New Search Tool to Unlock Wikipedia
WOULD you like to ask Wikipedia tougher questions than today’s simple keyword searches allow? A prototype plug-in that can do just that will be demonstrated at the World Wide Web conference in Lyon, France, next month.
Called Swipe - loosely short for “searching Wikipedia by example” - the software aims to let users of the online encyclopedia answer complex questions that most search engines would stumble over. For example, trying to figure out “which actresses won academy awards when they were under 30 years old in the last 25 years?” becomes relatively simple when using the program.
To use Swipe, questions are not typed out in the form of the natural language above, but Swipe is nevertheless designed for everyday users: no knowledge of arcane database query languages is necessary, say the developers, Maurizio Atzori at the University of Cagliari, Sardinia, and Carlo Zaniolo at the University of California, Los Angeles.
The pair wrote Swipe using MediaWiki, the software Wikipedia is based on, but it draws its answers from DBpedia, an expansive collection of 3.6 million data entries harvested from Wikipedia’s pages. The data pop up in the info boxes on the right-hand side of Wikipedia entries, which list the details we use to describe the world, such as dates, prices, ages, heights, names, places, distances, bit rates, bytes, running times and geographical coordinates.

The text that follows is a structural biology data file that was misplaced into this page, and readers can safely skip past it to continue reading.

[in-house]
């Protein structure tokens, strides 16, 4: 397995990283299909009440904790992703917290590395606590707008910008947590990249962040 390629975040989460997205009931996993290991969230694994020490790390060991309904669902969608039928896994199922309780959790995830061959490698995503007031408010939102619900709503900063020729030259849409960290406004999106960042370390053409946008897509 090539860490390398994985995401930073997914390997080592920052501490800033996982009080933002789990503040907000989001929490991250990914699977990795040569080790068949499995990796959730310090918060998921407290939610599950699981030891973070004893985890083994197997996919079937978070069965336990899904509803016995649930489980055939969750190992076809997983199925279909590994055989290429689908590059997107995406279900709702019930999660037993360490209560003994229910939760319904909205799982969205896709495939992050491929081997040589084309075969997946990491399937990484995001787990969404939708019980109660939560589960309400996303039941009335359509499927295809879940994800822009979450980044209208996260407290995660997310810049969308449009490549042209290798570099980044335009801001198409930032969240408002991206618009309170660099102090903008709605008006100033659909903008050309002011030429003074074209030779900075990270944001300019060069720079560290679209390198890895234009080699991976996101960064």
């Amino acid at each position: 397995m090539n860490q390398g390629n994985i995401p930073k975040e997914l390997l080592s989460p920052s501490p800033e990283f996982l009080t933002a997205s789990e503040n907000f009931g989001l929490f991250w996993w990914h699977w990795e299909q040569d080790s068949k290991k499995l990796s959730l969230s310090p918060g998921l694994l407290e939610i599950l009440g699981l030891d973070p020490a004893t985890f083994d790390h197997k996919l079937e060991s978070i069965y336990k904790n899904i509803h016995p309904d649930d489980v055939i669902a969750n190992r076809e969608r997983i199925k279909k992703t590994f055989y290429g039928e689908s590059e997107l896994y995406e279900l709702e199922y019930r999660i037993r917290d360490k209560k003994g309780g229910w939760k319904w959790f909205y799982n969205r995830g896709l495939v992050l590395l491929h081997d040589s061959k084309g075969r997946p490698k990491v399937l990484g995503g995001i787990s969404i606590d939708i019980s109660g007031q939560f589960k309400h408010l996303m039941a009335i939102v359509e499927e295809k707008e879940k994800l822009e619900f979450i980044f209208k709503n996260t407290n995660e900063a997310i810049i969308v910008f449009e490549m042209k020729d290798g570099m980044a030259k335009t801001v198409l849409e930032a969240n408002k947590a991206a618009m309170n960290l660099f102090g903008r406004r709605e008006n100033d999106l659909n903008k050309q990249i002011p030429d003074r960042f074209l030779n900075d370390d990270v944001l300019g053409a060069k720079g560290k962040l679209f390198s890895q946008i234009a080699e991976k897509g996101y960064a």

At a very basic level, Atzori and Zaniolo use this process in reverse: Swipe “activates” those Wikipedia info boxes, allowing users to take the data in them and create a tweaked version, and in doing so calls up pages that match that altered information. For example, says Atzori: “Imagine you want to search for all Wikipedia pages about singers from North America who are younger than 20.” With Swipe running, you go to an example of a known singer’s page - Lady Gaga’s, say - and in the “Born” field overwrite her age of 25 with “